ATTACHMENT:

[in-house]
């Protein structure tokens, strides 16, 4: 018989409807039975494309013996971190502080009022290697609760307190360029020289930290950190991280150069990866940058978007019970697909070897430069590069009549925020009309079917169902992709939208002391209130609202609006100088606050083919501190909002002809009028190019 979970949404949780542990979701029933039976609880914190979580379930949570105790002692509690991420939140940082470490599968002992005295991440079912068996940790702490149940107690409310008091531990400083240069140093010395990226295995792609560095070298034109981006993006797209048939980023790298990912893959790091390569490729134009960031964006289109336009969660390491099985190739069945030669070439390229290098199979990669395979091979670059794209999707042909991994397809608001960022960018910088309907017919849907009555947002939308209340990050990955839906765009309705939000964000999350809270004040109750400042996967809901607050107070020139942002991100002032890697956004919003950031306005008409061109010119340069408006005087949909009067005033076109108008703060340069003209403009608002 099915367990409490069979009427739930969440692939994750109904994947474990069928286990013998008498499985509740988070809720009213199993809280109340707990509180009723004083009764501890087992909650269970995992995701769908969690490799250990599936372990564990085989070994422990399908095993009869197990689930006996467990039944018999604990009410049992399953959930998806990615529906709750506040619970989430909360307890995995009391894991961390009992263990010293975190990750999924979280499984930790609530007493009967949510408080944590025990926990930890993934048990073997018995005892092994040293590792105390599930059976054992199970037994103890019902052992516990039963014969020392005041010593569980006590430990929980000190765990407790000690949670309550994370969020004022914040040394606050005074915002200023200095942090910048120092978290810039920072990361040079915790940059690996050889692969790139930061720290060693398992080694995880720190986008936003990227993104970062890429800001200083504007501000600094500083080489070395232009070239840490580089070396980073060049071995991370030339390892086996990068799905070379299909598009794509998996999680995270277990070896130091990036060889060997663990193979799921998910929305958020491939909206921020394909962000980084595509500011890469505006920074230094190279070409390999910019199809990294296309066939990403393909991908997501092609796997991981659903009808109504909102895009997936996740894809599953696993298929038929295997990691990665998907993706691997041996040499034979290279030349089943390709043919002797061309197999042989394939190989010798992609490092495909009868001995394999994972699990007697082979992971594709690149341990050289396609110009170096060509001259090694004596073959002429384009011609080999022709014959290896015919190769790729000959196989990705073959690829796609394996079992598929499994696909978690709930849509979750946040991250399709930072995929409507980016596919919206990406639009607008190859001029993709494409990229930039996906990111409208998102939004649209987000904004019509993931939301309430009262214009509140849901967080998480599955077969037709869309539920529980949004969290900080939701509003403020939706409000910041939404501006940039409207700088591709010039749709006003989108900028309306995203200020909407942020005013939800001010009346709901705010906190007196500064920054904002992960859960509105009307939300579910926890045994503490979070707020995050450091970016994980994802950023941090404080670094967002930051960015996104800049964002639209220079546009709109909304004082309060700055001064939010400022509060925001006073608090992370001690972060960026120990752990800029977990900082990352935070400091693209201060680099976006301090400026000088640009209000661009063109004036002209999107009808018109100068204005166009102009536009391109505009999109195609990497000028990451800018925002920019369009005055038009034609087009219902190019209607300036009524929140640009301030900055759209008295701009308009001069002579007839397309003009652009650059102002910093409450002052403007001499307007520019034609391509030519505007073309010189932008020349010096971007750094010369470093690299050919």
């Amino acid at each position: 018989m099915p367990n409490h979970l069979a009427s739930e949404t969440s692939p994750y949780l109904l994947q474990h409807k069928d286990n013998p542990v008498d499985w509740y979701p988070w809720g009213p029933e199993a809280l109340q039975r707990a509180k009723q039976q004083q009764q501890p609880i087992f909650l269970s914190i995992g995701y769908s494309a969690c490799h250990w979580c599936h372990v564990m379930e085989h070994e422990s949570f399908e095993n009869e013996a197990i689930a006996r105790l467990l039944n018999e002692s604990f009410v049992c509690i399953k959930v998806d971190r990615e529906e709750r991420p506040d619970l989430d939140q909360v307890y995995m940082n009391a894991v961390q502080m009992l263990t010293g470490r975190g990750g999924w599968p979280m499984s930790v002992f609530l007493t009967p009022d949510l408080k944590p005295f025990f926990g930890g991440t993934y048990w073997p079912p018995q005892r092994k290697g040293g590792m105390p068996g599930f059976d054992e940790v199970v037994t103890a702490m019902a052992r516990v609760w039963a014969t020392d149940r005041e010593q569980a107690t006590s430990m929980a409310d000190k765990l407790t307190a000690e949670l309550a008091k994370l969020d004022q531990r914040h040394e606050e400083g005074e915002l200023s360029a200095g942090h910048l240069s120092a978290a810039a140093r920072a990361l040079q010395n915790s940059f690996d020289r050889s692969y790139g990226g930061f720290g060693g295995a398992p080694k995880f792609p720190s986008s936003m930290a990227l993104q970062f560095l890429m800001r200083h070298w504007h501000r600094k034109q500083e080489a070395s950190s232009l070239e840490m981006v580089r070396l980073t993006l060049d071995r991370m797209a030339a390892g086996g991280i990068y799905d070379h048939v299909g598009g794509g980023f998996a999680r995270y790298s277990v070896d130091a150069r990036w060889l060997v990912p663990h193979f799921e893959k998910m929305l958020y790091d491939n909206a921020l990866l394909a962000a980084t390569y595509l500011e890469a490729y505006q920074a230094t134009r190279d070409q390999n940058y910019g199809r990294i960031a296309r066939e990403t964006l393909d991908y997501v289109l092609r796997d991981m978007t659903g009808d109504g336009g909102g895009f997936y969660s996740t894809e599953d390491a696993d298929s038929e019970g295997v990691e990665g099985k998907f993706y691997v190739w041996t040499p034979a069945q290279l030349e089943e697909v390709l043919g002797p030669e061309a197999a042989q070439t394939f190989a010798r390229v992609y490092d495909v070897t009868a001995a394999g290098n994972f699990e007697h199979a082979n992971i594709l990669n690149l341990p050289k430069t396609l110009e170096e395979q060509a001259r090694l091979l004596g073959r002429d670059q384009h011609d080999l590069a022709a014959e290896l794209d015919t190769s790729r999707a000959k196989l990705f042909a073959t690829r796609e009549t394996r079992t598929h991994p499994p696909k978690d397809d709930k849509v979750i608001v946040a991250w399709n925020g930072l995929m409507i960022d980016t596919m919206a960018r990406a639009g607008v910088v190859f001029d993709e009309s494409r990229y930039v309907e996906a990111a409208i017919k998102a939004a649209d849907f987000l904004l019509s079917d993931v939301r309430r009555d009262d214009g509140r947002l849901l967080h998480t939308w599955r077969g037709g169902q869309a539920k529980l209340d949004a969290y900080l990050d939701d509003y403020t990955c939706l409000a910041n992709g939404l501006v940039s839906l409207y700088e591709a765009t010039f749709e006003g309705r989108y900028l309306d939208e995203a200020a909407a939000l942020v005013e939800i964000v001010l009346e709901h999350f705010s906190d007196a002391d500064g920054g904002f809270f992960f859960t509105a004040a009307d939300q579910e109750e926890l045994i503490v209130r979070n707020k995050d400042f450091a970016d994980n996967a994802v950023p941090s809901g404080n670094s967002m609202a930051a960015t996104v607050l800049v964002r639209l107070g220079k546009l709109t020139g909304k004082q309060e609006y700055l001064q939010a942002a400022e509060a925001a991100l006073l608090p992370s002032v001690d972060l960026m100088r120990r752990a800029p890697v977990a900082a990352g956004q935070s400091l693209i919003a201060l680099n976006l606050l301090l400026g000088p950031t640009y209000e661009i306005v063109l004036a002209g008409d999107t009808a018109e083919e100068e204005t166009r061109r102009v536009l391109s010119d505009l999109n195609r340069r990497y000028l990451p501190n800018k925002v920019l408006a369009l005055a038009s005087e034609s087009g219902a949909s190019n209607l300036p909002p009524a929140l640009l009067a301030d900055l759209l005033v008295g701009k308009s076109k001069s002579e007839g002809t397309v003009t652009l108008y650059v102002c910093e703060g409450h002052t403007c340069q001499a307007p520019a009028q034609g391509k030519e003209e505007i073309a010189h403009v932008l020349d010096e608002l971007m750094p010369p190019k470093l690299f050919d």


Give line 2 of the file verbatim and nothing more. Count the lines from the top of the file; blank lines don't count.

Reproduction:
């Protein structure tokens, strides 16, 4: 018989409807039975494309013996971190502080009022290697609760307190360029020289930290950190991280150069990866940058978007019970697909070897430069590069009549925020009309079917169902992709939208002391209130609202609006100088606050083919501190909002002809009028190019 979970949404949780542990979701029933039976609880914190979580379930949570105790002692509690991420939140940082470490599968002992005295991440079912068996940790702490149940107690409310008091531990400083240069140093010395990226295995792609560095070298034109981006993006797209048939980023790298990912893959790091390569490729134009960031964006289109336009969660390491099985190739069945030669070439390229290098199979990669395979091979670059794209999707042909991994397809608001960022960018910088309907017919849907009555947002939308209340990050990955839906765009309705939000964000999350809270004040109750400042996967809901607050107070020139942002991100002032890697956004919003950031306005008409061109010119340069408006005087949909009067005033076109108008703060340069003209403009608002 099915367990409490069979009427739930969440692939994750109904994947474990069928286990013998008498499985509740988070809720009213199993809280109340707990509180009723004083009764501890087992909650269970995992995701769908969690490799250990599936372990564990085989070994422990399908095993009869197990689930006996467990039944018999604990009410049992399953959930998806990615529906709750506040619970989430909360307890995995009391894991961390009992263990010293975190990750999924979280499984930790609530007493009967949510408080944590025990926990930890993934048990073997018995005892092994040293590792105390599930059976054992199970037994103890019902052992516990039963014969020392005041010593569980006590430990929980000190765990407790000690949670309550994370969020004022914040040394606050005074915002200023200095942090910048120092978290810039920072990361040079915790940059690996050889692969790139930061720290060693398992080694995880720190986008936003990227993104970062890429800001200083504007501000600094500083080489070395232009070239840490580089070396980073060049071995991370030339390892086996990068799905070379299909598009794509998996999680995270277990070896130091990036060889060997663990193979799921998910929305958020491939909206921020394909962000980084595509500011890469505006920074230094190279070409390999910019199809990294296309066939990403393909991908997501092609796997991981659903009808109504909102895009997936996740894809599953696993298929038929295997990691990665998907993706691997041996040499034979290279030349089943390709043919002797061309197999042989394939190989010798992609490092495909009868001995394999994972699990007697082979992971594709690149341990050289396609110009170096060509001259090694004596073959002429384009011609080999022709014959290896015919190769790729000959196989990705073959690829796609394996079992598929499994696909978690709930849509979750946040991250399709930072995929409507980016596919919206990406639009607008190859001029993709494409990229930039996906990111409208998102939004649209987000904004019509993931939301309430009262214009509140849901967080998480599955077969037709869309539920529980949004969290900080939701509003403020939706409000910041939404501006940039409207700088591709010039749709006003989108900028309306995203200020909407942020005013939800001010009346709901705010906190007196500064920054904002992960859960509105009307939300579910926890045994503490979070707020995050450091970016994980994802950023941090404080670094967002930051960015996104800049964002639209220079546009709109909304004082309060700055001064939010400022509060925001006073608090992370001690972060960026120990752990800029977990900082990352935070400091693209201060680099976006301090400026000088640009209000661009063109004036002209999107009808018109100068204005166009102009536009391109505009999109195609990497000028990451800018925002920019369009005055038009034609087009219902190019209607300036009524929140640009301030900055759209008295701009308009001069002579007839397309003009652009650059102002910093409450002052403007001499307007520019034609391509030519505007073309010189932008020349010096971007750094010369470093690299050919």